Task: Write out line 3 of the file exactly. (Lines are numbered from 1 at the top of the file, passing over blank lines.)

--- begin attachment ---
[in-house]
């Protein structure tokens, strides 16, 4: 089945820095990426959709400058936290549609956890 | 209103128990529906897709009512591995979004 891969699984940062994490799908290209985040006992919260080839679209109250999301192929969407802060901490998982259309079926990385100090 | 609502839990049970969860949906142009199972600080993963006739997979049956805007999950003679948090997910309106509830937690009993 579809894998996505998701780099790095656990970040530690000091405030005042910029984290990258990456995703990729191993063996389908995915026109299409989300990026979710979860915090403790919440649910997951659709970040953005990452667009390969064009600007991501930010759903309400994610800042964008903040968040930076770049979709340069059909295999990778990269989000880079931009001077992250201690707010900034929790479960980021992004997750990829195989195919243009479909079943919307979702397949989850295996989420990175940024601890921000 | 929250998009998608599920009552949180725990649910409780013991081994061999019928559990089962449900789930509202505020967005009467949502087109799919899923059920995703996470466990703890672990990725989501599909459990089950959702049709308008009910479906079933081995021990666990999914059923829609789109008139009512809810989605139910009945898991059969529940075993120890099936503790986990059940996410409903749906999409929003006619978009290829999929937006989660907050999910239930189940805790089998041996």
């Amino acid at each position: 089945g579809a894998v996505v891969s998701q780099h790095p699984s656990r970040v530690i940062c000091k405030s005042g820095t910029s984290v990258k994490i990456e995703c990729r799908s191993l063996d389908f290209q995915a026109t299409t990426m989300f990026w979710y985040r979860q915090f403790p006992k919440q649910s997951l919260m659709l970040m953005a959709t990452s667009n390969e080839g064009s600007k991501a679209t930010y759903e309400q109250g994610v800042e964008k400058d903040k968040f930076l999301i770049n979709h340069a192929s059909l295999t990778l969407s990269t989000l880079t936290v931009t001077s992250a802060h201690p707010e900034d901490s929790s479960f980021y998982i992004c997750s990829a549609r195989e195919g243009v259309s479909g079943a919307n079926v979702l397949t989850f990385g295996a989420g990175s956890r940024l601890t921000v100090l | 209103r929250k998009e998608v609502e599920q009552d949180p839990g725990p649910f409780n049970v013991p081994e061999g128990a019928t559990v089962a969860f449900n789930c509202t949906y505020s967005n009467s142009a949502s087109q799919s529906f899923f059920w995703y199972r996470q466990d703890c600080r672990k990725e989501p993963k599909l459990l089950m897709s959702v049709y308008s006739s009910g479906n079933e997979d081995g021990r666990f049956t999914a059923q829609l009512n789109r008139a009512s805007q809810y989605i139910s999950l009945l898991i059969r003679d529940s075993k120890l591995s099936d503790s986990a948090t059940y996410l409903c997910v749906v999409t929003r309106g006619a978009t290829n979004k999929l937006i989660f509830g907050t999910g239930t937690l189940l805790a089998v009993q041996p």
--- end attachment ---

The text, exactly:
């Amino acid at each position: 089945g579809a894998v996505v891969s998701q780099h790095p699984s656990r970040v530690i940062c000091k405030s005042g820095t910029s984290v990258k994490i990456e995703c990729r799908s191993l063996d389908f290209q995915a026109t299409t990426m989300f990026w979710y985040r979860q915090f403790p006992k919440q649910s997951l919260m659709l970040m953005a959709t990452s667009n390969e080839g064009s600007k991501a679209t930010y759903e309400q109250g994610v800042e964008k400058d903040k968040f930076l999301i770049n979709h340069a192929s059909l295999t990778l969407s990269t989000l880079t936290v931009t001077s992250a802060h201690p707010e900034d901490s929790s479960f980021y998982i992004c997750s990829a549609r195989e195919g243009v259309s479909g079943a919307n079926v979702l397949t989850f990385g295996a989420g990175s956890r940024l601890t921000v100090l | 209103r929250k998009e998608v609502e599920q009552d949180p839990g725990p649910f409780n049970v013991p081994e061999g128990a019928t559990v089962a969860f449900n789930c509202t949906y505020s967005n009467s142009a949502s087109q799919s529906f899923f059920w995703y199972r996470q466990d703890c600080r672990k990725e989501p993963k599909l459990l089950m897709s959702v049709y308008s006739s009910g479906n079933e997979d081995g021990r666990f049956t999914a059923q829609l009512n789109r008139a009512s805007q809810y989605i139910s999950l009945l898991i059969r003679d529940s075993k120890l591995s099936d503790s986990a948090t059940y996410l409903c997910v749906v999409t929003r309106g006619a978009t290829n979004k999929l937006i989660f509830g907050t999910g239930t937690l189940l805790a089998v009993q041996p």